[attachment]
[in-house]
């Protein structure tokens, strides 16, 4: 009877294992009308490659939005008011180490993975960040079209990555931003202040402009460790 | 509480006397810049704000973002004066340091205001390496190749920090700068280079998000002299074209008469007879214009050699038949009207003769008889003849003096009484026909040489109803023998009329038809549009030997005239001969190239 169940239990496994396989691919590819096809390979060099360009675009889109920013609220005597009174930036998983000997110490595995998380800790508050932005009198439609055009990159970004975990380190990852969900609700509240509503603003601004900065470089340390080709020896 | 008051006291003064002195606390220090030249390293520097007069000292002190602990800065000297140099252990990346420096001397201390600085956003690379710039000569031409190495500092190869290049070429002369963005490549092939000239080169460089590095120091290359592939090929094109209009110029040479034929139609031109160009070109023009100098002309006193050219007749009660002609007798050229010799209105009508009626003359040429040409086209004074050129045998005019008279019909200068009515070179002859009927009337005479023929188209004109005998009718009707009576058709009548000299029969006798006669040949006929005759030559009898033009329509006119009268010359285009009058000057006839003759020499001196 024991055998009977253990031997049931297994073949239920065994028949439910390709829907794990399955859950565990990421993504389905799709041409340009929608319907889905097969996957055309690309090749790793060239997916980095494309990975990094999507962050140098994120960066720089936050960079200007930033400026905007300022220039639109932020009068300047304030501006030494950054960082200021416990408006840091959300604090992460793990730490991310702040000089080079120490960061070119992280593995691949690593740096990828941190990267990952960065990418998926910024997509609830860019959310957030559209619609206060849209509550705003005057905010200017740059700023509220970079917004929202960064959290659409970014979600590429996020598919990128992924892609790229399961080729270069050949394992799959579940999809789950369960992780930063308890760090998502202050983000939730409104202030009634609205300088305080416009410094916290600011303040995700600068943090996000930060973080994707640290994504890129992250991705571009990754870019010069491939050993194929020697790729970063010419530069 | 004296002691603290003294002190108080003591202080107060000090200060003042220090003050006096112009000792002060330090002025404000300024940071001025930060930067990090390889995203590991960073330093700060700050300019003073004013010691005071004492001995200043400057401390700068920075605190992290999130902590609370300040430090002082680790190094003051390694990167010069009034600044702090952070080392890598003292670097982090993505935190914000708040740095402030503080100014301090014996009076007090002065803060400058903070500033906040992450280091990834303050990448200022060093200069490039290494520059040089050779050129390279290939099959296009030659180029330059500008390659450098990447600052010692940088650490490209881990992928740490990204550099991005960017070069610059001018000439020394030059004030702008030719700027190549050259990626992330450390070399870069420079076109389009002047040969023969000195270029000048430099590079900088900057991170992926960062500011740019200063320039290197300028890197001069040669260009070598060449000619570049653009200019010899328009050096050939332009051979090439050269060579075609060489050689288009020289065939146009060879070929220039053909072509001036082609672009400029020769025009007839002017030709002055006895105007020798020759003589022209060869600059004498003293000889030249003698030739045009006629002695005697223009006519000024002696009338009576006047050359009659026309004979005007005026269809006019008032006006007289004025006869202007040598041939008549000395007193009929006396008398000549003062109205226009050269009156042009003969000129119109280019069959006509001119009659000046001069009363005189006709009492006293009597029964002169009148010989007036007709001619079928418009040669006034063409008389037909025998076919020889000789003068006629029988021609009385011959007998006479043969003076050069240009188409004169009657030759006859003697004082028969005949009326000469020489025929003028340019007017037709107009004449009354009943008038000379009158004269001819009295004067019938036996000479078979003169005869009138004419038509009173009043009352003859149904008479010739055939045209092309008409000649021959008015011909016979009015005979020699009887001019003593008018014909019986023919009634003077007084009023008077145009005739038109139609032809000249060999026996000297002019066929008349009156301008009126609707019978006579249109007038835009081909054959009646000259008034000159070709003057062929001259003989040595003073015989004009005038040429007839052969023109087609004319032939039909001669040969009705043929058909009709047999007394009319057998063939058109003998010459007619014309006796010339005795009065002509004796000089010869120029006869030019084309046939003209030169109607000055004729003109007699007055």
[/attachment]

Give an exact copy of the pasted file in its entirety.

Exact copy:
[in-house]
């Protein structure tokens, strides 16, 4: 009877294992009308490659939005008011180490993975960040079209990555931003202040402009460790 | 509480006397810049704000973002004066340091205001390496190749920090700068280079998000002299074209008469007879214009050699038949009207003769008889003849003096009484026909040489109803023998009329038809549009030997005239001969190239 169940239990496994396989691919590819096809390979060099360009675009889109920013609220005597009174930036998983000997110490595995998380800790508050932005009198439609055009990159970004975990380190990852969900609700509240509503603003601004900065470089340390080709020896 | 008051006291003064002195606390220090030249390293520097007069000292002190602990800065000297140099252990990346420096001397201390600085956003690379710039000569031409190495500092190869290049070429002369963005490549092939000239080169460089590095120091290359592939090929094109209009110029040479034929139609031109160009070109023009100098002309006193050219007749009660002609007798050229010799209105009508009626003359040429040409086209004074050129045998005019008279019909200068009515070179002859009927009337005479023929188209004109005998009718009707009576058709009548000299029969006798006669040949006929005759030559009898033009329509006119009268010359285009009058000057006839003759020499001196 024991055998009977253990031997049931297994073949239920065994028949439910390709829907794990399955859950565990990421993504389905799709041409340009929608319907889905097969996957055309690309090749790793060239997916980095494309990975990094999507962050140098994120960066720089936050960079200007930033400026905007300022220039639109932020009068300047304030501006030494950054960082200021416990408006840091959300604090992460793990730490991310702040000089080079120490960061070119992280593995691949690593740096990828941190990267990952960065990418998926910024997509609830860019959310957030559209619609206060849209509550705003005057905010200017740059700023509220970079917004929202960064959290659409970014979600590429996020598919990128992924892609790229399961080729270069050949394992799959579940999809789950369960992780930063308890760090998502202050983000939730409104202030009634609205300088305080416009410094916290600011303040995700600068943090996000930060973080994707640290994504890129992250991705571009990754870019010069491939050993194929020697790729970063010419530069 | 004296002691603290003294002190108080003591202080107060000090200060003042220090003050006096112009000792002060330090002025404000300024940071001025930060930067990090390889995203590991960073330093700060700050300019003073004013010691005071004492001995200043400057401390700068920075605190992290999130902590609370300040430090002082680790190094003051390694990167010069009034600044702090952070080392890598003292670097982090993505935190914000708040740095402030503080100014301090014996009076007090002065803060400058903070500033906040992450280091990834303050990448200022060093200069490039290494520059040089050779050129390279290939099959296009030659180029330059500008390659450098990447600052010692940088650490490209881990992928740490990204550099991005960017070069610059001018000439020394030059004030702008030719700027190549050259990626992330450390070399870069420079076109389009002047040969023969000195270029000048430099590079900088900057991170992926960062500011740019200063320039290197300028890197001069040669260009070598060449000619570049653009200019010899328009050096050939332009051979090439050269060579075609060489050689288009020289065939146009060879070929220039053909072509001036082609672009400029020769025009007839002017030709002055006895105007020798020759003589022209060869600059004498003293000889030249003698030739045009006629002695005697223009006519000024002696009338009576006047050359009659026309004979005007005026269809006019008032006006007289004025006869202007040598041939008549000395007193009929006396008398000549003062109205226009050269009156042009003969000129119109280019069959006509001119009659000046001069009363005189006709009492006293009597029964002169009148010989007036007709001619079928418009040669006034063409008389037909025998076919020889000789003068006629029988021609009385011959007998006479043969003076050069240009188409004169009657030759006859003697004082028969005949009326000469020489025929003028340019007017037709107009004449009354009943008038000379009158004269001819009295004067019938036996000479078979003169005869009138004419038509009173009043009352003859149904008479010739055939045209092309008409000649021959008015011909016979009015005979020699009887001019003593008018014909019986023919009634003077007084009023008077145009005739038109139609032809000249060999026996000297002019066929008349009156301008009126609707019978006579249109007038835009081909054959009646000259008034000159070709003057062929001259003989040595003073015989004009005038040429007839052969023109087609004319032939039909001669040969009705043929058909009709047999007394009319057998063939058109003998010459007619014309006796010339005795009065002509004796000089010869120029006869030019084309046939003209030169109607000055004729003109007699007055």